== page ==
In an internet conversation in which I’m not sure I actually participated or just lurked, it was posited that the reason ND’s defense contained Navy so well in 2008 was because Navy had never seen the Brown/Tenuta approach to defending the triple option. Looks like they were right. And it serves as a really stark reminder that the current circumstances of the coaching of the Notre Dame football team sit somewhere between “completely unacceptable” and “drowning in fecal matter.” Nobody in major college football is looking out at the coaching landscape for a solution to their current head coaching problem and placing the name Ken Niumatalolo on their short list of candidates. And that guy and his staff just out-schemed the University of Notre Dame not with the “Spread,” not with the “Run and Gun,” and not with the “West Coast Offense,” but with the triple-option; an offense that’s nearly older than the game of football. Frankly, if you’re the HC at ND and that happens to you, then that’s when you admit defeat and go find something new to whittle away the hours.
Before we burry Charlie Weis, let’s honor Navy for a bit, because they played really, really smart football. For one, they adjusted their archaic scheme just enough to sprint out to a 14-0 lead (and by the way, any time a team makes a nuanced change like they did in their system, and then saves it for ND, you know the game is still a big game to them, regardless of what they’ll tell ya). But once they got that 2 TD lead, they also put the pressure on Charlie. They didn’t just make it obvious that they were going to “shorten the game” with their running offense, they pushed their loud speaker system to 11 and blared it across the field, “Hey, Charlie, you’re going to have about 10 minutes of play clock to overcome this lead we’ve got. Better abandon the run and throw it all over the field.” And so Charlie did. And that’s sort of the rough nature of a game between ND and Navy these days: Beat Navy, and nobody cares. On a weekend when the entire SEC plays directionals, you still get the typical, “yeah, but it’s Navy,” despite the fact that Navy has consistently played good football for a decade now. Lose to Navy, and you lose your job. At least, you should lose your job. You know. After it happens twice. At home.
Anyway, well done, Navy. It was an impressive and well played gambit.
Now, onto Notre Dame. I’ve sort of been watching the world move since the game ended. While the sting of the loss stung, there seemed to be a calm acceptance of the fate of the football program Saturday night. This was it. Charlie was done. No more wondering. No more politicking on either side of the argument. It was a bit like watching an ill patient realize there was no more hope for a cure. But then Sunday we all awoke with questions. Question 1) Why hasn’t the Notre Dame athletic department scheduled a press conference for today? Question 2) Who will replace Charlie Weis? Question 3) Have we called Urban Meyer yet? Question 4) Oh god, wait, are they going to replace Weis or not? Question 5) They’re not really going to call Urban Meyer, are they? F that dude.
It seems not 12 hours had passed since the game clock expired, and already the fans of Notre Dame are gripped with fears of the unknown. And with that, a resuscitation of politicking. Now the ugly stories are cropping up on the internet about Weis, the veracity of which don’t matter. They’re just an opening salvo being launched upon a dead horse. Just an indication that some fear that the crowds with pitchforks will lose their interest before the week is over if nothing happens on the front before then. Afterall, ND might go and beat a top-15 Pitt team on Saturday. Wouldn’t that be horrible?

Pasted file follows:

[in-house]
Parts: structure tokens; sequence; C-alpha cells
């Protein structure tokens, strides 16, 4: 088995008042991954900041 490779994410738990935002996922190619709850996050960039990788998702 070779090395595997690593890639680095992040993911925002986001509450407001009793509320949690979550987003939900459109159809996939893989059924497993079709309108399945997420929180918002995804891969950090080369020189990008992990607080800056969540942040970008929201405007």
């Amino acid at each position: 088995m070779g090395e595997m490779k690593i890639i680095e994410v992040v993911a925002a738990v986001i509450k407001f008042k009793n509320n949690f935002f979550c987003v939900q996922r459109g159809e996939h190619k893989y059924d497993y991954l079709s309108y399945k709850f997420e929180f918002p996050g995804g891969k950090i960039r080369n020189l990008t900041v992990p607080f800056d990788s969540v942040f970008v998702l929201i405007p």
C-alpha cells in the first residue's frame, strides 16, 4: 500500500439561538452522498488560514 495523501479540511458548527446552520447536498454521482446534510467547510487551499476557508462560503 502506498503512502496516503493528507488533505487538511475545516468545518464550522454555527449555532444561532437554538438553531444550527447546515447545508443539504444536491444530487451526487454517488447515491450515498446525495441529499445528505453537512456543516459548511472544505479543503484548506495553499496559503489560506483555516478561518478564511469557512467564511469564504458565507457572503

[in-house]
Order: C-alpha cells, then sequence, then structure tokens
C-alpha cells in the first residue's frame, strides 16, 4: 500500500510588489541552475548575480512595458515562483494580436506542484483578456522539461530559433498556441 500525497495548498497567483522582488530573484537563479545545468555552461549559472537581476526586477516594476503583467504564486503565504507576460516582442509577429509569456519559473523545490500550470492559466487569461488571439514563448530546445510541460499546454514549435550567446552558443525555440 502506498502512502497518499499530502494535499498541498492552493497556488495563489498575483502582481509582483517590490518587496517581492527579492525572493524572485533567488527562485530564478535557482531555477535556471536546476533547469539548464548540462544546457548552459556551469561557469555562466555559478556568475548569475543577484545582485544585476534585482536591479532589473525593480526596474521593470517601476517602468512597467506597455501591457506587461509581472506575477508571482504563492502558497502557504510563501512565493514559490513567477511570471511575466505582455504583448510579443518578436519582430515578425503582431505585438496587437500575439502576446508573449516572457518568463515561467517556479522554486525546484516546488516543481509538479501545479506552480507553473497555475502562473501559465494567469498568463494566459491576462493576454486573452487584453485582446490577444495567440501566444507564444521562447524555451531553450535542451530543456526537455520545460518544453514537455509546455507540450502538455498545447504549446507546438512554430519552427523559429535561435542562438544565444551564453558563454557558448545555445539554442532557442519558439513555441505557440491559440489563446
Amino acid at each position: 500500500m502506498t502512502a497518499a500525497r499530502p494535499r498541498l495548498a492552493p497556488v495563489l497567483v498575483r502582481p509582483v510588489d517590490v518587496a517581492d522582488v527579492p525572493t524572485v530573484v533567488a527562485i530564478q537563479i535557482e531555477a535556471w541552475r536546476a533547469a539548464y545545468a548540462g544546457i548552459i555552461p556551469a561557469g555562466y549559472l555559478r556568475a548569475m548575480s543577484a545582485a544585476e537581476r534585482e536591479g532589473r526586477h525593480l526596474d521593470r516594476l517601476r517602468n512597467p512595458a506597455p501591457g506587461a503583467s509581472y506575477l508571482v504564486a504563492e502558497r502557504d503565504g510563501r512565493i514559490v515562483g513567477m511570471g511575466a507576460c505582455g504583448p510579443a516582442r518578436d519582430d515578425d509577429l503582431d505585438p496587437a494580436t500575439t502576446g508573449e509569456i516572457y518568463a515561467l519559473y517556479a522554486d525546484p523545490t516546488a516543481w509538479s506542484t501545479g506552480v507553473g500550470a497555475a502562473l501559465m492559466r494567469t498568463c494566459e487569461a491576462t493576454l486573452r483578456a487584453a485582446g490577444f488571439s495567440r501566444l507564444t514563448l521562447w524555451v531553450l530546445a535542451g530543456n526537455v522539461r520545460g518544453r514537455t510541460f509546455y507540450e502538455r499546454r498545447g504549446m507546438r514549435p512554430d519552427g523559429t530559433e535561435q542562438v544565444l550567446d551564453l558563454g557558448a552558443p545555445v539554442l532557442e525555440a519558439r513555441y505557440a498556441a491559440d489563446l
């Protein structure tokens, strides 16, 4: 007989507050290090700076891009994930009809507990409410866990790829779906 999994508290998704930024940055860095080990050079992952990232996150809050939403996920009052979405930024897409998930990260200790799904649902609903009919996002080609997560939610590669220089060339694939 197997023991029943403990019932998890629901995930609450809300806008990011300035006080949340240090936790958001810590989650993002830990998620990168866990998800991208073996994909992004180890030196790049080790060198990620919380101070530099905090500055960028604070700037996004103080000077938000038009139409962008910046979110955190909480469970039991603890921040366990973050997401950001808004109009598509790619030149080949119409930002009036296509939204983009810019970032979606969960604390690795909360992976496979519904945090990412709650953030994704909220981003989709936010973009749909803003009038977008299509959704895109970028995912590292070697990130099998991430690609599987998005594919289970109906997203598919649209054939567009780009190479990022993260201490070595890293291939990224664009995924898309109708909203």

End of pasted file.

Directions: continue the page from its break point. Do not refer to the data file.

Don’t worry. It probably wont happen, though the notion of a Wanstache lead club somehow managing to prolong the ND Fanbase’s anguish via the clever use of fail is darkly hysterical. Can you imagine if ND went 3-0 to finish the season? Against a #12 Pitt, a Stanford that just ran all over Oregon, and a UConn team that’s clawing and scratching at every opponent they can find? You could just walk around identifying ND fans by their twitching and terrible cases of Tourette’s Syndrome.
I really wish I could write an articulate, thoughtful essay here about the demise of Weis despite all his effort. And I wish I could really share the disappointment I feel over seeing a fellow ND grad fail to bring Notre Dame to glorious heights on the football field, but I can’t. I can’t because you just can’t lose to Navy. That’s it. End of discussion. I can’t even consider hypotheticals wherein former legendary coaches of Notre Dame may or may not have been able to keep their jobs because of all their accomplishments being coupled with a loss or two (two!) to Navy. Because that never happened. Because it would be like prefacing a physics hypothetical with “pretend there’s no gravity or time.” You can’t lose to Navy! Twice! At home! On top of a 60% career win rate! A career win rate that’s identical to the one you’ve had the last season and 3 quarters! It’s times like these when the simplest explanation is the best. There’s no need for a great deal of analysis. No need to look at games within the games. No need to illustrate that Boston freaking College showed Navy how to slow down the ND offense so that it didn’t matter if Clausen threw for 800 yards, they still weren’t going to win.
There are just things you can’t do no matter the mitigating circumstances. You can’t steal your best friend’s wife. You can’t hit a road construction worker. You can’t be male and order a drink at Starbucks that includes any ingredients that must be hand-pumped into your cup without expecting to get razzed. You can’t cheer for Michigan and claim to value academics at all. You can’t trust a politician, and you can’t lose to Navy!